I was on a road trip of unknown length and direction when I headed to the Barkly Tablelands area. This was an area I had visited before and I was hoping that previous knowledge would serve me well. As it so happened it did, but the weather was very much against me. There was no form or structure to the grey bland, overcast skies and the conditions were leaving me very frustrated. I was also hampered by the fact that I had no Internet so could not see weather approaching, but in all honesty it wouldn’t have really helped as distances are great and the storms are small and short-lived.
I was on the Barkly Stock Route just south of the town of Elliot and had been hit by a storm a few hours earlier and could still see it in the distance. As I did not have an image chosen for sunset I thought a chase to close the distance on this one would be a possibility. After a lengthy drive along wet dirt roads I had gotten close enough to realise I had chosen wrong and was wasting my time. Thinking about calling a day I headed 50km back to a windmill I knew of and turned my thoughts to sunrise. I arrived at my location and set about scoping out a shot for the morning, just in case the skies cleared and some of that unseen sunlight could get through.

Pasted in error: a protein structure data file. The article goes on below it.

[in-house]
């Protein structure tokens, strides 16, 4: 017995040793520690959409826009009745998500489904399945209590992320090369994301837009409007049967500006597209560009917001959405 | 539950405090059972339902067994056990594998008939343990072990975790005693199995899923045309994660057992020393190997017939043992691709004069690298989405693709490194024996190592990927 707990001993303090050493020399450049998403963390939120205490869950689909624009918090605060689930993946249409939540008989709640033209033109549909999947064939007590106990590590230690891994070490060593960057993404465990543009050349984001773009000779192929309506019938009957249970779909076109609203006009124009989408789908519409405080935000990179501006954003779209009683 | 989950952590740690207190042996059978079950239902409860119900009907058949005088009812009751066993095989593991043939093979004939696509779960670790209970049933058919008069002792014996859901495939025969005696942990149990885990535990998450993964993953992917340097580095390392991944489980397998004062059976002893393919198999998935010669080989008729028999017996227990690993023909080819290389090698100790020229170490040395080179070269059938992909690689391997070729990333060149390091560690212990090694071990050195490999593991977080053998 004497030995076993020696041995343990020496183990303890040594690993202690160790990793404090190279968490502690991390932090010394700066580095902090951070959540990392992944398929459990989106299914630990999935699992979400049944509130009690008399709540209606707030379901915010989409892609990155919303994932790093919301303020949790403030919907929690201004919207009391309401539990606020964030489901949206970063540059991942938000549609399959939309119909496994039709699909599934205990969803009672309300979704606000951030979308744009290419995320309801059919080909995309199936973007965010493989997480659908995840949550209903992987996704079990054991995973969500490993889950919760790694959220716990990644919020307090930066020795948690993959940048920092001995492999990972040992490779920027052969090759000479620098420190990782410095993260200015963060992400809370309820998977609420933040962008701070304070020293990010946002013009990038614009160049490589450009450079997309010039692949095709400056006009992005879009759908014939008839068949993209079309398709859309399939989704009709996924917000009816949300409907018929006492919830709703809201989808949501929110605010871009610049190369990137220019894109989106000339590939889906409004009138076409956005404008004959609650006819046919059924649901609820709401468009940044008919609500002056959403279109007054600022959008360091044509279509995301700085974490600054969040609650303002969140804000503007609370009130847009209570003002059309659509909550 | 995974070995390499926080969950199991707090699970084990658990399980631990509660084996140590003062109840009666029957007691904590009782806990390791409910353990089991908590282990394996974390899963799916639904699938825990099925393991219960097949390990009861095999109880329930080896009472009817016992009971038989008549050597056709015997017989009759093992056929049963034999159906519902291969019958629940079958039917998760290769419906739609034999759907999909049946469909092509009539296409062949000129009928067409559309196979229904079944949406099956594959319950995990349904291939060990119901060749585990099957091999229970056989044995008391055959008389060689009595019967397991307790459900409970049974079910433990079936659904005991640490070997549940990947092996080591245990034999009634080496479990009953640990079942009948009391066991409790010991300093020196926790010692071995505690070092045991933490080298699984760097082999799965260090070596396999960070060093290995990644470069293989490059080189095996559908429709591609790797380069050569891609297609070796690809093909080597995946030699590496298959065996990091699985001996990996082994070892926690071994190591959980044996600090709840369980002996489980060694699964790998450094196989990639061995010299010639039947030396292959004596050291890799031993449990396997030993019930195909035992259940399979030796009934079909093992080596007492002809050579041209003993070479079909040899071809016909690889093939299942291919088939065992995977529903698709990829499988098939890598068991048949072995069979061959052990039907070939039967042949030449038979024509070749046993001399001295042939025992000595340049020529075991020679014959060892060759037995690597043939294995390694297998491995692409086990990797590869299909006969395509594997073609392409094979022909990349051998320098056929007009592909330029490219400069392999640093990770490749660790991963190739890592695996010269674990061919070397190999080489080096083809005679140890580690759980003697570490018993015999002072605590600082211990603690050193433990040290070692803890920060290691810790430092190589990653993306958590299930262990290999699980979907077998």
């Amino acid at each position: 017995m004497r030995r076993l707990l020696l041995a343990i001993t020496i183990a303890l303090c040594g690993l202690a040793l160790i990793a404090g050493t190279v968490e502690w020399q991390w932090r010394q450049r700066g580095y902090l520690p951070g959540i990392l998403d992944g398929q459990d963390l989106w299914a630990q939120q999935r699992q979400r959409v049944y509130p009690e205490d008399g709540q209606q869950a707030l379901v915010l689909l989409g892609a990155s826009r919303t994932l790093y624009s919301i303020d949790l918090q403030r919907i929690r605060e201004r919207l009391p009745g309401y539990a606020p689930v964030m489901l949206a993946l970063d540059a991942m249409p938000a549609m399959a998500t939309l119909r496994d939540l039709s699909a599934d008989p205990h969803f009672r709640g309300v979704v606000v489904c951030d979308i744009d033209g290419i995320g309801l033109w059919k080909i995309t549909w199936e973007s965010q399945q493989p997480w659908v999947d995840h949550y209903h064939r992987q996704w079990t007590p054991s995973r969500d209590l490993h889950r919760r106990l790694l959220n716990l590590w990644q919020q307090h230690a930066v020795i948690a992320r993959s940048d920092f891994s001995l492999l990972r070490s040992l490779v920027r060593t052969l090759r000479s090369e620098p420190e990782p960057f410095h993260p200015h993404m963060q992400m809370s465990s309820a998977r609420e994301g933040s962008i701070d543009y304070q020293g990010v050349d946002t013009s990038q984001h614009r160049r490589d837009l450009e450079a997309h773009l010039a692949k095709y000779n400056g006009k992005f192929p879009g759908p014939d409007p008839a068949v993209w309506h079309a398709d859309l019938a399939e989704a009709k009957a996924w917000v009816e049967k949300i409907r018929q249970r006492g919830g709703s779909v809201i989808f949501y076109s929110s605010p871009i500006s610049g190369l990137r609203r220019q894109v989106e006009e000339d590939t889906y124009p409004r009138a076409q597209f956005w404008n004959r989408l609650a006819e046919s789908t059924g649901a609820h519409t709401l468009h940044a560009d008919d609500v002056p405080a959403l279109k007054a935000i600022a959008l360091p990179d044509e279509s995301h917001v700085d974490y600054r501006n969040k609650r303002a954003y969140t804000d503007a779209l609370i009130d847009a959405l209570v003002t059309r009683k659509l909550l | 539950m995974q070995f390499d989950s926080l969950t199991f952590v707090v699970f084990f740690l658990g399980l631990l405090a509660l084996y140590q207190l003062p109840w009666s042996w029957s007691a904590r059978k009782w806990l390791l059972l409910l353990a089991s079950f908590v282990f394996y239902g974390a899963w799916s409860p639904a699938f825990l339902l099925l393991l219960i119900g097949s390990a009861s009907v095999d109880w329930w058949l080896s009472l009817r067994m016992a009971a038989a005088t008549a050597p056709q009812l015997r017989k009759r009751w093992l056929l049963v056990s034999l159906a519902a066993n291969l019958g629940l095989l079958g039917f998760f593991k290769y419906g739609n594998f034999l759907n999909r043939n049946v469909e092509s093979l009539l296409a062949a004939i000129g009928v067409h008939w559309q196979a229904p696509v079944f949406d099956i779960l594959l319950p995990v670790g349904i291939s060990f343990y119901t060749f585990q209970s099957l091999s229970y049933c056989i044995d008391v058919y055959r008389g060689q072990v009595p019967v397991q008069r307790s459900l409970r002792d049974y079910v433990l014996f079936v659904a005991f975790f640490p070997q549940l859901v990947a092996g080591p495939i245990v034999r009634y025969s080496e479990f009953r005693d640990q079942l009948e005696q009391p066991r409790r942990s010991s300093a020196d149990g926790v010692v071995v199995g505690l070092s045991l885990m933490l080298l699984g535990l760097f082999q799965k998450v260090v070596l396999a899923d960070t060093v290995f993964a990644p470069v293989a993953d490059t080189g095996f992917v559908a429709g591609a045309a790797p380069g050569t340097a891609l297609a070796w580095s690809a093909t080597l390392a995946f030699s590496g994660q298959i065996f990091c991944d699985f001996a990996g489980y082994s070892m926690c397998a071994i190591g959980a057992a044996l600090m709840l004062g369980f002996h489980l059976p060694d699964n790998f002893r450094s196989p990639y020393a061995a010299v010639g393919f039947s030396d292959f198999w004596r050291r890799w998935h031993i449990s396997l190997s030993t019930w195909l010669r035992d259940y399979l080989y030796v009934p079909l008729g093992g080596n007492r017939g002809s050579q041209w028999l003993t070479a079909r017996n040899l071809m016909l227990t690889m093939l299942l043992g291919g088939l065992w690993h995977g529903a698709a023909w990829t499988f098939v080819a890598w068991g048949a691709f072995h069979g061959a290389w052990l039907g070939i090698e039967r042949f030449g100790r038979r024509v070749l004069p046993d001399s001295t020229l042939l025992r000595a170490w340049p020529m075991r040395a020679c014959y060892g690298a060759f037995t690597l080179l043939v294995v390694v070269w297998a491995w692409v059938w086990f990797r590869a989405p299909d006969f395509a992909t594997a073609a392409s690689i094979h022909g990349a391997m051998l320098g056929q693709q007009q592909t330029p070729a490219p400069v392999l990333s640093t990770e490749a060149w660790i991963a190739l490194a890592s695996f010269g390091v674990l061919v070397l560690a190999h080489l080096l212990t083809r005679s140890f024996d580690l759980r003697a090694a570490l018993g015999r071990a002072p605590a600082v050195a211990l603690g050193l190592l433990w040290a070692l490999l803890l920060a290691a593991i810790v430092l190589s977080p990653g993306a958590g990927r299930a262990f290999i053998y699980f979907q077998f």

It was then I noticed an interesting line of clouds approaching. It could have been called a shelf, but it was so small in height and structure compared to what I was used to in Darwin, a low level cloud was more appropriate. I had a big line of trees in front of me but it was that experience that helped me out and I followed a track to the other side where the famous Barkly Tablelands grassy plains opened up. Times were tough out there and rain was scarce giving the land a ‘moonscape’ look. What a contrast. Time was against me as this cloud was moving very fast and looked like it was going to track across in front of what little light the sun was producing and turn it into a nothing capture. I willed it to slow down and give me something. It did and I captured this life-giving image of a storm on a dry and dusty plain.
Paul's Landscape Photography Tip
Don't expect a shot every time you pick up the camera. Sometimes there is just nothing that is inspiring. Accept these times to explore learn and plan the next shot. Still be aware of what is happening because as in the case of Isolation an image can present itself with little warning.